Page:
Labor as in it takes at least 2-3 minutes (or more) to be confident in a point, IF I have an RTK fix. Since I have yet to gain that absolute confidence I stakeout the point after it has been shot. Mostly good, but not always. Even then the Emlid system still just averages the data. The Topcon shots take about 5 seconds and in that time it collects almost 30 separate points and does crude SnR processing on-the-fly. Because of the actually quality of the fix I am almost certain that I probably still need to post-process the Emlid (still learning to do so) to get to the same accuracies.

The kicker is what accuracy do you NEED? This is obviously a GIS and existing or want-to-be drone mapper community from my experience so <5cm is pretty good. If you are a registered surveyor and are able to use this gear suffieciently for your needs then kudos. My construction tolerance is 3cm and my in-house QA/QC tolerance is 1.5mm so the Reach are not yet (until I figure them out a little better) good enough for day-to-day, but are fine for my drone.
So, a couple of minute deltas (at best) for shooting with an average drone flight needing 12 GCP’s X 250 flights/year is allot of money to me and this is just GCPs. IF I can maintain a fix.

“Labor as in it takes at least 2-3 minutes (or more) to be confident in a point”

Is this with fix or float because the default collection time for float is more like this, the default on the Reach for fix is 40 seconds. When collecting points with a good fix and lots of satellites, I see the RMSE on the rover read out to be around n the 0.001m order of accuracy or 1cm. I would think then if you were able to establish a base coord position <5cm accuracy then your collected rover points should be <10cm? With a good fix, I’m wondering if even 10 or 20 seconds of collection would get you 10cm absolute position accuracy? No conversion of coordinates, talking only WGS84.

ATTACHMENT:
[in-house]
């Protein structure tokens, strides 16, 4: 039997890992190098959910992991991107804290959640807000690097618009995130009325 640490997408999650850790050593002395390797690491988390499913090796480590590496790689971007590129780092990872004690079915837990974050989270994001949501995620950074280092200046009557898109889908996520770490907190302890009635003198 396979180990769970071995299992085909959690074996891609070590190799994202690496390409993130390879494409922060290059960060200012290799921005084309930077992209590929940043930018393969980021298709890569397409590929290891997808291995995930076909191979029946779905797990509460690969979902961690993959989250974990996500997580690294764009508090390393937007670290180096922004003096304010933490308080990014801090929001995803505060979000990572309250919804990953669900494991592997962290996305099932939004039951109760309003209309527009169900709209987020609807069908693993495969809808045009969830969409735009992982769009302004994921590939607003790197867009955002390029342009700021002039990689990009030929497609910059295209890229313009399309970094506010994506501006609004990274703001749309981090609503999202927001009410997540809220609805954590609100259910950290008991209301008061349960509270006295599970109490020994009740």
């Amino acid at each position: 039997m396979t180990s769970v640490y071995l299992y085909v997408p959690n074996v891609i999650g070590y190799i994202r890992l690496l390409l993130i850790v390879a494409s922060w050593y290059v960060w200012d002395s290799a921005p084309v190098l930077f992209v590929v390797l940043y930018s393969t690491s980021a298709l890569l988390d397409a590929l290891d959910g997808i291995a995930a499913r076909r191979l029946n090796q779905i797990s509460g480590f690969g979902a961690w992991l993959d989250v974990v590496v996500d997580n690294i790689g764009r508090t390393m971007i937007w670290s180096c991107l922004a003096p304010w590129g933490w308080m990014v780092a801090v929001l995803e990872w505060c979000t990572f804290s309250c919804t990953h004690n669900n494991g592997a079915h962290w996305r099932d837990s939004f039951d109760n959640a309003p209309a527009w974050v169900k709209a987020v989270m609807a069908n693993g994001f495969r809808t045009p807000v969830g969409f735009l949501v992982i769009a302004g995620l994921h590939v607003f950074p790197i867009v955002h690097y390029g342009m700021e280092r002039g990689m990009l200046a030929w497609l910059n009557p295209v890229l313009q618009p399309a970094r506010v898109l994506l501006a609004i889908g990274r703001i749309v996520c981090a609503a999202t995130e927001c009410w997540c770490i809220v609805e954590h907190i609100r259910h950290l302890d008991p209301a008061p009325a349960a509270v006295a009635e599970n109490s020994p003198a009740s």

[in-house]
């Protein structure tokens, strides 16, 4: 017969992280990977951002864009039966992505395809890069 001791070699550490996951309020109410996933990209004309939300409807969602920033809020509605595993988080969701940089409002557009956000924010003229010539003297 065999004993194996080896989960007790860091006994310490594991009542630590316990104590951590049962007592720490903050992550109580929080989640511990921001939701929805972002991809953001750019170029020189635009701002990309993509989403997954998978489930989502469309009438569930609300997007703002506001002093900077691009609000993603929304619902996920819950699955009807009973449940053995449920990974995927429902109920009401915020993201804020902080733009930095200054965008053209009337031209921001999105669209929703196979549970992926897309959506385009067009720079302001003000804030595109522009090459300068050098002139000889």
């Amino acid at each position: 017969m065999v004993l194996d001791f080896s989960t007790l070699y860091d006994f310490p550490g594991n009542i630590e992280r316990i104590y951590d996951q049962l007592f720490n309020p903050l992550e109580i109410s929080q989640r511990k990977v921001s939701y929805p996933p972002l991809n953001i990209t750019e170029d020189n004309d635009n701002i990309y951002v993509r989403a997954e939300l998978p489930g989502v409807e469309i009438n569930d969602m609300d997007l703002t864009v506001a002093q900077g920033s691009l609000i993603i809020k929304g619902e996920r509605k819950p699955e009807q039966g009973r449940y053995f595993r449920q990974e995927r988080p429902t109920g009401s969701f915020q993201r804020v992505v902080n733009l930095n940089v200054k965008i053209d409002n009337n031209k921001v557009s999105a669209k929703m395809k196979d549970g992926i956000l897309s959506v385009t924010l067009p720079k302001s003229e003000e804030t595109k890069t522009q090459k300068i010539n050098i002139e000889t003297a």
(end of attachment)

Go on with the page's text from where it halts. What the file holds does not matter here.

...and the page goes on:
So are you using two Topcon units (base and rover) or are you using a Topcon as a rover and a Reach as a base, or are you just using one Topcon that is using other means of correction (NTRIP, multiple CORS) or some other sort of correction network subscription? CORS can only be used for PPK right, not RTK and you say you are only doing RTK, no post processing?

Correct. Trying to get anywhere close to L1/L2 accuracies is what I am testing and giving you the real numbers on. The RMSE can say whatever it wants because that is what it has at that point in time. Try shooting the point, walking off about 10m and then staking that point out again. I think 60 seconds with a good fix will give you good confidence for less than 10cm. Because of the Topcon software I run I can be repeatable withing 7-10cm with a good float on the verge of a fix.

All field tests have been with a Topcon Hiper V base/rover kit vs the Emlid Reach RS+ base/rover kit. Our scenario is probably different than allot of you all because I (1) Do not have allot of trust in our CORS system after testing unless I post-process everything, (2) I need site acuracy and (3) The CORS system is not fast enough for our machine control. I think I will make this a disclaimer on my account as a little different of a user-base trying to push the Reach system or at least take it where it may not be intended.

Interesting scenario, I’ll try that soon!

What is your take on mechanical inaccuracies? I.e the levelling of rover-pole, threshold of a levelling bubble and so on?